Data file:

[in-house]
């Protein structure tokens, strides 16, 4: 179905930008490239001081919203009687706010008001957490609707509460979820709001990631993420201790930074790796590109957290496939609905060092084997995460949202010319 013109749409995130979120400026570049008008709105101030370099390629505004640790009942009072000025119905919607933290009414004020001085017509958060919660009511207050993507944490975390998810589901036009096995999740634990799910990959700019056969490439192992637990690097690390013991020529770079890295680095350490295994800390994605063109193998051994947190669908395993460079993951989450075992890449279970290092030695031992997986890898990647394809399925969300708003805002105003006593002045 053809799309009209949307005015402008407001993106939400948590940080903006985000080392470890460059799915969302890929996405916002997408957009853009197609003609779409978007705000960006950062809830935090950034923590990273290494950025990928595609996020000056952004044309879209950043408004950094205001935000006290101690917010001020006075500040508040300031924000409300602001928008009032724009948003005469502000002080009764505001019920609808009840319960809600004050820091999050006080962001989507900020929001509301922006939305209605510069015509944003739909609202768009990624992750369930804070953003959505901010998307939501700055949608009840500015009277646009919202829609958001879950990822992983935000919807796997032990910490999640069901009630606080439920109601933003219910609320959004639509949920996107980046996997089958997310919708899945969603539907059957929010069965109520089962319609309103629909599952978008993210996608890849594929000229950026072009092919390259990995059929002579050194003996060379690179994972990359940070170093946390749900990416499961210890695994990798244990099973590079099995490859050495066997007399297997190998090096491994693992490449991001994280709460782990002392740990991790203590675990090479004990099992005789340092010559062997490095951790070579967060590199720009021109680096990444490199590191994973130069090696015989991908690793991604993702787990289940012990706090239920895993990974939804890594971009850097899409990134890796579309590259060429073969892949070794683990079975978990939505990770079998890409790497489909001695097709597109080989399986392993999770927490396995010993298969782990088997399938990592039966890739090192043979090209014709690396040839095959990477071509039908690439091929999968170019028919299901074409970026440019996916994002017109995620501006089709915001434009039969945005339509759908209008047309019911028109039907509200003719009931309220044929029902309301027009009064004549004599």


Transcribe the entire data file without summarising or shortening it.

[in-house]
């Protein structure tokens, strides 16, 4: 179905930008490239001081919203009687706010008001957490609707509460979820709001990631993420201790930074790796590109957290496939609905060092084997995460949202010319 013109749409995130979120400026570049008008709105101030370099390629505004640790009942009072000025119905919607933290009414004020001085017509958060919660009511207050993507944490975390998810589901036009096995999740634990799910990959700019056969490439192992637990690097690390013991020529770079890295680095350490295994800390994605063109193998051994947190669908395993460079993951989450075992890449279970290092030695031992997986890898990647394809399925969300708003805002105003006593002045 053809799309009209949307005015402008407001993106939400948590940080903006985000080392470890460059799915969302890929996405916002997408957009853009197609003609779409978007705000960006950062809830935090950034923590990273290494950025990928595609996020000056952004044309879209950043408004950094205001935000006290101690917010001020006075500040508040300031924000409300602001928008009032724009948003005469502000002080009764505001019920609808009840319960809600004050820091999050006080962001989507900020929001509301922006939305209605510069015509944003739909609202768009990624992750369930804070953003959505901010998307939501700055949608009840500015009277646009919202829609958001879950990822992983935000919807796997032990910490999640069901009630606080439920109601933003219910609320959004639509949920996107980046996997089958997310919708899945969603539907059957929010069965109520089962319609309103629909599952978008993210996608890849594929000229950026072009092919390259990995059929002579050194003996060379690179994972990359940070170093946390749900990416499961210890695994990798244990099973590079099995490859050495066997007399297997190998090096491994693992490449991001994280709460782990002392740990991790203590675990090479004990099992005789340092010559062997490095951790070579967060590199720009021109680096990444490199590191994973130069090696015989991908690793991604993702787990289940012990706090239920895993990974939804890594971009850097899409990134890796579309590259060429073969892949070794683990079975978990939505990770079998890409790497489909001695097709597109080989399986392993999770927490396995010993298969782990088997399938990592039966890739090192043979090209014709690396040839095959990477071509039908690439091929999968170019028919299901074409970026440019996916994002017109995620501006089709915001434009039969945005339509759908209008047309019911028109039907509200003719009931309220044929029902309301027009009064004549004599």